The explicit backing from the Supreme Leader has led members of the council to understand that Iran’s own constitution and law could not be used to contest its decisions. Council member Shahriar stated, “Laws have to bend before the stipulations of the high council. In fact what we pass is, practically, law.”

One Day You’re In, Next Day You’re Out

The national internet has not been welcomed with open arms even by regime supporters. One pro-regime blogger complained about the lack of transparency stating, “What guarantee do we have that filtering sites and news will not be done based on personal preference or political affiliation?”

Cyberspace as Public Forum in Iran

Arseh Sevom board member, Kamran Ashtary stated, “The internet has provided a platform for Iranians to practice free speech and communicate with one another in a society where the state controls all other forms of public communication.” Ashtary went on to note that the very size of Iran’s diaspora community and its ties to family and friends inside Iran makes it difficult to imagine that the nation could ever be isolated from outside connections even with the implementation of an “electronic wall.”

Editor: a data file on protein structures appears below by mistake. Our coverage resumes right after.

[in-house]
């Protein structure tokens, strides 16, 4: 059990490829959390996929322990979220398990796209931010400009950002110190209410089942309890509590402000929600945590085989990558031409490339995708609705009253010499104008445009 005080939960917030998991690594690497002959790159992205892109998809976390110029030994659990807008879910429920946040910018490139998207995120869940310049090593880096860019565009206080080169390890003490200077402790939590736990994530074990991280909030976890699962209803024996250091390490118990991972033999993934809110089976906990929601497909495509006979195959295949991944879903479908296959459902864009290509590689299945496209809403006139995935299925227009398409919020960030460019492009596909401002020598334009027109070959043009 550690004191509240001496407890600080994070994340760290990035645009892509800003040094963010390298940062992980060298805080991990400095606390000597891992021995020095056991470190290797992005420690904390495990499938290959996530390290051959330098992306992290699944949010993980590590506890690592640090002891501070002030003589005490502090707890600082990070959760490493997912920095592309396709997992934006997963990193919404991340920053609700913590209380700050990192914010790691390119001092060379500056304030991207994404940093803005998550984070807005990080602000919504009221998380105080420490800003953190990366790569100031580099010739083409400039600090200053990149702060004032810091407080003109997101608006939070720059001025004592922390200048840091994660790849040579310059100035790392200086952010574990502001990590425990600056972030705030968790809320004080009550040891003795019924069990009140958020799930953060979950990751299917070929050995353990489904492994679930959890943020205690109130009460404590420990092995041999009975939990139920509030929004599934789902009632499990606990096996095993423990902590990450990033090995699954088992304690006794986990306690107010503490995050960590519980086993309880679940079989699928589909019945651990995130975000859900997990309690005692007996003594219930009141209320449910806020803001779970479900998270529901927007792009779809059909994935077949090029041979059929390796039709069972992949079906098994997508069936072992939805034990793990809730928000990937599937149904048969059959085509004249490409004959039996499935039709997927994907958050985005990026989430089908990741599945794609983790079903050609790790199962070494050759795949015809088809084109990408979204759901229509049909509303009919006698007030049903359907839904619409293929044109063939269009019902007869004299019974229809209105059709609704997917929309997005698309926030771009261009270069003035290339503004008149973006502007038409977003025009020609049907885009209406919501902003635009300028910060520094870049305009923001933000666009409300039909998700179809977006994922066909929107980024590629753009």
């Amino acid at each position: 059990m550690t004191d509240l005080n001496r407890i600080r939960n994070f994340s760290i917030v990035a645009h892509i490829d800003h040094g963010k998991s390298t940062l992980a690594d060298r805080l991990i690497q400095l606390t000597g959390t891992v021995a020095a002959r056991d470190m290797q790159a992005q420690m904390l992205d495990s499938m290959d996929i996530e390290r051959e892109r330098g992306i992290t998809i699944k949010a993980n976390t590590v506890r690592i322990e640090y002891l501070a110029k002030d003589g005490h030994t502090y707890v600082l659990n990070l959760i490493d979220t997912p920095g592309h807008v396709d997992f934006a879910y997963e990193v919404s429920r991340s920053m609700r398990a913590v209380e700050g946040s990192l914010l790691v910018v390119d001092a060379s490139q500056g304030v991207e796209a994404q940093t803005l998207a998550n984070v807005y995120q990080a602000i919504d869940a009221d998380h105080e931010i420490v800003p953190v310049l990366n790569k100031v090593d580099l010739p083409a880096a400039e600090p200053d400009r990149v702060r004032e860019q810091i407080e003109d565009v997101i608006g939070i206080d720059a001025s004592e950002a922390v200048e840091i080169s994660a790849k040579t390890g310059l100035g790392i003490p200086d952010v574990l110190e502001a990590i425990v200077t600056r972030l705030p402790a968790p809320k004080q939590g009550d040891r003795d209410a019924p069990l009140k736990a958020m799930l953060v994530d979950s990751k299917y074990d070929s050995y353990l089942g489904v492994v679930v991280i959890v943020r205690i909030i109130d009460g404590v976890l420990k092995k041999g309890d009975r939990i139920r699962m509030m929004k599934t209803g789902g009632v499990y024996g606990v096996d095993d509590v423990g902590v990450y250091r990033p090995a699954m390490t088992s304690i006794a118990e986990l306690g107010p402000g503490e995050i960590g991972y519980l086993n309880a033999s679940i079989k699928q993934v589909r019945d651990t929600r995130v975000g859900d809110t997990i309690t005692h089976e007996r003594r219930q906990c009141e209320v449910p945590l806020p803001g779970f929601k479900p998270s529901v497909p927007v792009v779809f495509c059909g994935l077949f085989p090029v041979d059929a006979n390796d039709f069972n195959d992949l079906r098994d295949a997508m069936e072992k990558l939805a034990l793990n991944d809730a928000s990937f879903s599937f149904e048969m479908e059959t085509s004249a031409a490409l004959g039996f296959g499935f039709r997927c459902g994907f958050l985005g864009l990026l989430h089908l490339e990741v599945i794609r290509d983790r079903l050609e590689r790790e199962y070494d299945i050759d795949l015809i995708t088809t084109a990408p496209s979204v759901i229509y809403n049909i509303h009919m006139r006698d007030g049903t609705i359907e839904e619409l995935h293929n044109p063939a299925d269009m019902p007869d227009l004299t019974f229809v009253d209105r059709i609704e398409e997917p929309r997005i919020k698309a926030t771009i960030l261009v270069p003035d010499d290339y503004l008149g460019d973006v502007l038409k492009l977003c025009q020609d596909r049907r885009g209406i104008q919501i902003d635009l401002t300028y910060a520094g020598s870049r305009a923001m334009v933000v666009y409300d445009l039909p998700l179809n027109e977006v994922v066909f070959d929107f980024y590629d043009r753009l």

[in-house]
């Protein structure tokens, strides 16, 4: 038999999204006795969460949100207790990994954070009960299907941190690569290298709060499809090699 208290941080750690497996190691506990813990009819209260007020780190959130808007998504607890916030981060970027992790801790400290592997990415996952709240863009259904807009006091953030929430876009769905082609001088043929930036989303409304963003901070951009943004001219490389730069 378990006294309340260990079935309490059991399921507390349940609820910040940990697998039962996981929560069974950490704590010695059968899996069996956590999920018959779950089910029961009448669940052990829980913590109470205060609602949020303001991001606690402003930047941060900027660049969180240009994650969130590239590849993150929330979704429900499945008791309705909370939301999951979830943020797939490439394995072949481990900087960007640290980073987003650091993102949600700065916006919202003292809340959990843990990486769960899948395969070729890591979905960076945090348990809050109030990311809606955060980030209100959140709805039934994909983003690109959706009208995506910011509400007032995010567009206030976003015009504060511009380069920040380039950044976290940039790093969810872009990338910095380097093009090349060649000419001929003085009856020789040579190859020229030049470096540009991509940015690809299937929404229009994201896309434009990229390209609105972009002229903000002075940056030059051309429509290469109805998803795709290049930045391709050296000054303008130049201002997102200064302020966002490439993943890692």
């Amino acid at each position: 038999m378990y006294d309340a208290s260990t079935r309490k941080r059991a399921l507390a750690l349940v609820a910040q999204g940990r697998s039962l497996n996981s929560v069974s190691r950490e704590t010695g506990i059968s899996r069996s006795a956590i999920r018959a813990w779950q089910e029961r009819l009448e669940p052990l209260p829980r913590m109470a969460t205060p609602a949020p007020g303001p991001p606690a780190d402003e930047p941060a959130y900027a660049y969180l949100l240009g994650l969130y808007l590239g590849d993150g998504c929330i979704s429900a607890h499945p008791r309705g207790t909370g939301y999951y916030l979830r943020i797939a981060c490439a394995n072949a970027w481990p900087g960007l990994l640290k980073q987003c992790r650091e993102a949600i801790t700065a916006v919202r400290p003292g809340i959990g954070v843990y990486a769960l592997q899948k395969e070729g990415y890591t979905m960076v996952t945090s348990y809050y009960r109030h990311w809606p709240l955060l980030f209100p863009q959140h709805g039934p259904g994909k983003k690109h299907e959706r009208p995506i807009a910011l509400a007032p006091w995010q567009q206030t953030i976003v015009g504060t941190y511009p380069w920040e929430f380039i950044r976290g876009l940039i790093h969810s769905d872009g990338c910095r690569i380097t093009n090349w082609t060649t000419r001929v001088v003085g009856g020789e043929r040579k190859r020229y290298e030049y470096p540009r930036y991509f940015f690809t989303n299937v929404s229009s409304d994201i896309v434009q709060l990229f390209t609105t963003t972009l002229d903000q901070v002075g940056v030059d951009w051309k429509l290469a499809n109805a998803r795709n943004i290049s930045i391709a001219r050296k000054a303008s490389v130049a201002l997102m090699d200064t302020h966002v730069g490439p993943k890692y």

Iranians have embraced the freedom cyberspace provides. At one time, Persian was the third most used language used on the internet. By 2001, tens of thousands of Iranians were actively blogging. In October of 2011, the Basij claimed there were 17 million Iranians on Facebook.

Persian-language cyberspace has provided a forum to discuss taboos, sports, and even Harry Potter. In their article Iran’s Reformists and Activists: Internet Exploiters, Babak Rahimi and Elham Gheytanchi wrote:

“While the digital space brought to the younger generation the freedom to anonymously interact, exchange ideas, and write about sex and other social taboos, the reformist ulama began to use the new forum to discuss and debate political and theological topics of a complex and polemical nature that were deemed heretical by the conservative clerics. The target audience was not only the religious establishment; it was also the younger domestic and global audiences whose support would be the key to influencing the policy makers who would refuse them a voice in the mass media as it is strictly supervised by the conservative-dominated censorship machinery.”